You may have heard about a study written by UNC-Charlotte professors Paul Fitchett and Tina Heafner, “Maybe not such a blue moon: The substantial phenomenon of teacher moonlighting in North Carolina” (PDF). The three-page report is available on the Public Schools First NC website and has been promoted by their comrades at NC Policy Watch.
Fitchett and Heafner use 2011-2012 Schools and Staffing Survey data from the National Center for Educational Statistics (NCES) to argue,
Stymied by constrictive policies and byzantine pay-for-performance schemes, teachers choose to moonlight to escape the workplace hostility and restrictive environments present in many of today’s schools.
They present no research to back their claim. In fact, the UNC-Charlotte research team only cites one study, a 2008 North Carolina Association for Research in Education Conference presentation. They do mention research “out of Auburn University” that addresses teacher moonlighting, but they do not provide a citation of it.
That’s OK. I am familiar with the study. In a 2010 article published in Applied Economics Letters, “Teacher moonlighting: evidence from the US Current Population Survey,” John Winters of Auburn University concluded,
I find that male teachers and teachers with advanced degrees are more likely to moonlight, but teacher pay appears to have little or no effect on the propensity to moonlight.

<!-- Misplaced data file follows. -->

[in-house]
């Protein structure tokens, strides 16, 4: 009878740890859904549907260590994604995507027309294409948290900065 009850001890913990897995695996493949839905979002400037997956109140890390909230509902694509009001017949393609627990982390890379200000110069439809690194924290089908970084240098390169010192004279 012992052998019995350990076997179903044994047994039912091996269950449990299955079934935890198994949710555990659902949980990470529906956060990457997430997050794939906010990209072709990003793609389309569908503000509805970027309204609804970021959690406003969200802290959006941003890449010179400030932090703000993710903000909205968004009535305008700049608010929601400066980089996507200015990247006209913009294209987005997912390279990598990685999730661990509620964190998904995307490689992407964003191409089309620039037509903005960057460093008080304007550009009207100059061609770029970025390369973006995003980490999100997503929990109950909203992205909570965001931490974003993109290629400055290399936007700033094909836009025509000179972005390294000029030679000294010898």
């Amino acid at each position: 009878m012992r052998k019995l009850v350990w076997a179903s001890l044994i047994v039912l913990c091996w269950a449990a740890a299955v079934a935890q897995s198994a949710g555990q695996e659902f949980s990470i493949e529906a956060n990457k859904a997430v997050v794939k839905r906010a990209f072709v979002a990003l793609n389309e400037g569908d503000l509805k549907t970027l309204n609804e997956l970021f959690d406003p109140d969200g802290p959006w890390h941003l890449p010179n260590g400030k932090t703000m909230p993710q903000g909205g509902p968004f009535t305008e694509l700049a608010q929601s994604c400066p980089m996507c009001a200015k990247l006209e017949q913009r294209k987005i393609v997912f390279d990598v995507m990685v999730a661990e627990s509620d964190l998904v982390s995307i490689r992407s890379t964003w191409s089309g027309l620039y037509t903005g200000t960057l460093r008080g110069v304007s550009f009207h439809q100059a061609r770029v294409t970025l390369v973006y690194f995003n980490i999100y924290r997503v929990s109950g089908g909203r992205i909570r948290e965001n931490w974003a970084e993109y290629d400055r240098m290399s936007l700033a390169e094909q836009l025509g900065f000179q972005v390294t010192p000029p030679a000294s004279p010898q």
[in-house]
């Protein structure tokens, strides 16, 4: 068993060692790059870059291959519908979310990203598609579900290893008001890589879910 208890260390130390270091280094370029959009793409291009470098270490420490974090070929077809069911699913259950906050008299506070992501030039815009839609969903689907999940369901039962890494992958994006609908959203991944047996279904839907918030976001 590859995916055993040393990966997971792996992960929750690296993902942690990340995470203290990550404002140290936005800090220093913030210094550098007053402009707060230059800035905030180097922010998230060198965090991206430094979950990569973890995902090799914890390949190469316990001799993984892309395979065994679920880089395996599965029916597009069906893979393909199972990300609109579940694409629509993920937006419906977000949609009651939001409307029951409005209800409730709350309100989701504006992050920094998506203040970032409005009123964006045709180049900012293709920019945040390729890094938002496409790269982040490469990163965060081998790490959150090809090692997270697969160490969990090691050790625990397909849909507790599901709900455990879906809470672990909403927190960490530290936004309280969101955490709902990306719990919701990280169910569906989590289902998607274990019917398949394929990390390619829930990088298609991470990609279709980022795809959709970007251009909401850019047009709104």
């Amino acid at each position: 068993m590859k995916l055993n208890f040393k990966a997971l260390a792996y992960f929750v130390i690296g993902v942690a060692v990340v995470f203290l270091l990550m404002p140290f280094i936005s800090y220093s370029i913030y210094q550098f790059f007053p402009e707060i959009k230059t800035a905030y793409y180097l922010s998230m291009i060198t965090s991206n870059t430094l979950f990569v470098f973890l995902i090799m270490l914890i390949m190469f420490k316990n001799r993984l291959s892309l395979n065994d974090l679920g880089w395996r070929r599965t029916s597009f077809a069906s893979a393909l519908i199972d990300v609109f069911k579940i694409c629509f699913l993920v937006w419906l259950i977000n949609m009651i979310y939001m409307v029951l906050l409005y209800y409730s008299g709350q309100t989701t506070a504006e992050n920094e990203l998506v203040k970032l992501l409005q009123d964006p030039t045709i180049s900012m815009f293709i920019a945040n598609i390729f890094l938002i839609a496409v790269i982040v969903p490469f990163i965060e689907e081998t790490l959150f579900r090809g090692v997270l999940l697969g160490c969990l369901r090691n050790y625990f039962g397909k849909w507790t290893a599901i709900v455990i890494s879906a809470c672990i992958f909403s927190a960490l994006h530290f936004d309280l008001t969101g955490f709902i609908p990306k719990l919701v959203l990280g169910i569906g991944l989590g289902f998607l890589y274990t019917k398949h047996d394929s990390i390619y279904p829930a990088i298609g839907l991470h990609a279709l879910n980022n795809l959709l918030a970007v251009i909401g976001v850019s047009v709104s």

I guess it is no wonder why Fitchett and Heafner did not provide a citation.
Winters’ finding was consistent with prior research. In a 1995 Education Economics article, “Causes and Consequences of Teacher Moonlighting,” Dale Ballou wrote, “Moonlighting is shown to be highly insensitive to levels of teacher pay, even when controlling for variations in costs of living and local labor market conditions.” In an article published in The Journal of Educational Research a year earlier, L. Carolyn Pearson, Delos Carroll, and Bruce Hall found, “The results suggest that the act of moonlighting is not an expression of dissatisfaction with the teaching profession so much as it is an attempt to raise living standards.”
Silly me – I am doing the literature review that Fitchett and Heafner failed to do!
If Fitchett and Heafner examined the states that have a substantial part of the teacher workforce employed outside of the profession, they would have found few similarities. For example, the states with the highest percentage of teachers that moonlight are not necessarily those with the lowest salaries. According to the 2011-2012 Schools and Staffing Survey, Maine, Kansas, Vermont, Colorado, and Massachusetts all had 20 percent or more of its teachers employed outside of the school system. Teacher salaries in those states vary considerably.
But earnest academic inquiry is not the point of their study, is it? Fitchett and Heafner published a piece to fit the narrative disseminated by Public Schools First NC and its allied groups, and they are using their affiliation with UNC-Charlotte to give it the credibility it does not deserve.